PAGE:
CLASSROOM: Movie Monsters – Learn to Write with Scope and Scale
We’ve all spent countless hours watching fun monster movies and tv shows. When it’s a rainy day, one of my favourite things to do is find the biggest, dumbest, and craziest monster movie and throw it on. That’s how I found gems like Troll Hunter, Super 8, and Deep Blue Sea.
Are these movies going to win any Oscars? Probably not.
But who cares?
We watch these movies because they give us a perspective we don’t get in reality. And they give us a reason to head to the theatre and see these movies on the biggest screen possible. What I love about these movies is that they provide scope and scale to our world.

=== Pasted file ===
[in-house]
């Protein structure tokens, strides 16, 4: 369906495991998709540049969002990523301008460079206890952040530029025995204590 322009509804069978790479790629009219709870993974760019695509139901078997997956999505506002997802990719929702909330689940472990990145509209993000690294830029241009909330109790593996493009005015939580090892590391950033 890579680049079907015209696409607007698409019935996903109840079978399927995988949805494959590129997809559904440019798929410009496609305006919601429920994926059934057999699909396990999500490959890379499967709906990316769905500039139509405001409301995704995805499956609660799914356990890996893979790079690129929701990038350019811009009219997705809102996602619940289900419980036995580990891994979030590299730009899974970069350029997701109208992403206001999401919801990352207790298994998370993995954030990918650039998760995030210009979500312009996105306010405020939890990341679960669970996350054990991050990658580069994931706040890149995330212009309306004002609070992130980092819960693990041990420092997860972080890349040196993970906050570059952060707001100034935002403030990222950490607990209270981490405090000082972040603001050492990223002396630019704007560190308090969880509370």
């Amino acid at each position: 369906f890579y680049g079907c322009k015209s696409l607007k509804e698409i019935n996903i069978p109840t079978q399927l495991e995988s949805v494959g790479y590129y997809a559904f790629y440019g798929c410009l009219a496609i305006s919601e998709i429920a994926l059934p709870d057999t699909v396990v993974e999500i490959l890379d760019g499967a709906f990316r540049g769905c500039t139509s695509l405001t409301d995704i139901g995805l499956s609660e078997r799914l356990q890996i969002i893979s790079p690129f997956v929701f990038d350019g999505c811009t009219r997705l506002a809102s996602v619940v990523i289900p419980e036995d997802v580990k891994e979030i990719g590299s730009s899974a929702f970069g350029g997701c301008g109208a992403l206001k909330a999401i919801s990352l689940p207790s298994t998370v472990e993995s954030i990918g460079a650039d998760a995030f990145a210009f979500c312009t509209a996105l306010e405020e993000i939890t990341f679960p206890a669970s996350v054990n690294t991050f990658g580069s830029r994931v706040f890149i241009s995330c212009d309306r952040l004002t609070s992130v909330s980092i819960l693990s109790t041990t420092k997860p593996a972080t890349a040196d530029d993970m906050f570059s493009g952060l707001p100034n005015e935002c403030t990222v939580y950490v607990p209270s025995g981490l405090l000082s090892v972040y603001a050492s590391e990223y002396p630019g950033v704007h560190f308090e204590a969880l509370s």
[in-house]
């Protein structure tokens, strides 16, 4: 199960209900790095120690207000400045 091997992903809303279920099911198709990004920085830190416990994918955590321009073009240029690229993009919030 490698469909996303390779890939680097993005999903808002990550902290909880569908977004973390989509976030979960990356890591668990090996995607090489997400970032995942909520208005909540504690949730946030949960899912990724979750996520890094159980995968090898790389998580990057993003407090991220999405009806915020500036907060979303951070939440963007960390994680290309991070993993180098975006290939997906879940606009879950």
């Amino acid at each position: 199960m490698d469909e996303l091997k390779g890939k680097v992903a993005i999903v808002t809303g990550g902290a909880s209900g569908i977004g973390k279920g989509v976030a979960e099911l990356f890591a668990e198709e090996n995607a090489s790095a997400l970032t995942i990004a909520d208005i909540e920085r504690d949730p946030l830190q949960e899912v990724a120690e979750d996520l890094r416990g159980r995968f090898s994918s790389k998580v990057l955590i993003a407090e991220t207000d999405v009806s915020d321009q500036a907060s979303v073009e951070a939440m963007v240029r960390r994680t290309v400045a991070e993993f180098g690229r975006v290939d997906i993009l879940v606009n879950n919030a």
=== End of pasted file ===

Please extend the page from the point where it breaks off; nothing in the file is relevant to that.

When I talk about a movie’s scope, I’m talking about the amount of time and space your story covers.
Scale refers to the size of the story. Movies like Blue Jay are very small concerning scale whereas something like Star Wars has massive scale.
Do movies with more scope and scale have more worth? No. But as theatrical releases change with the onset of bigger TVs at home, studios are focusing more on making tentpole films that drive audiences to the theatre.
I want to examine how we are using larger than life monsters to show the scale and scope of the action and the stakes. Most of the time, huge monster movies give the beast an origin and then flash later when it’s getting big or fully grown. Other times, these movies choose to make the origins of these beasts a mystery. All we know about Jaws is that it came up the coast looking for a good meal.
No matter what, a great monster movie is not only fun to read, but it also a blast to write.
Image credit: No Film School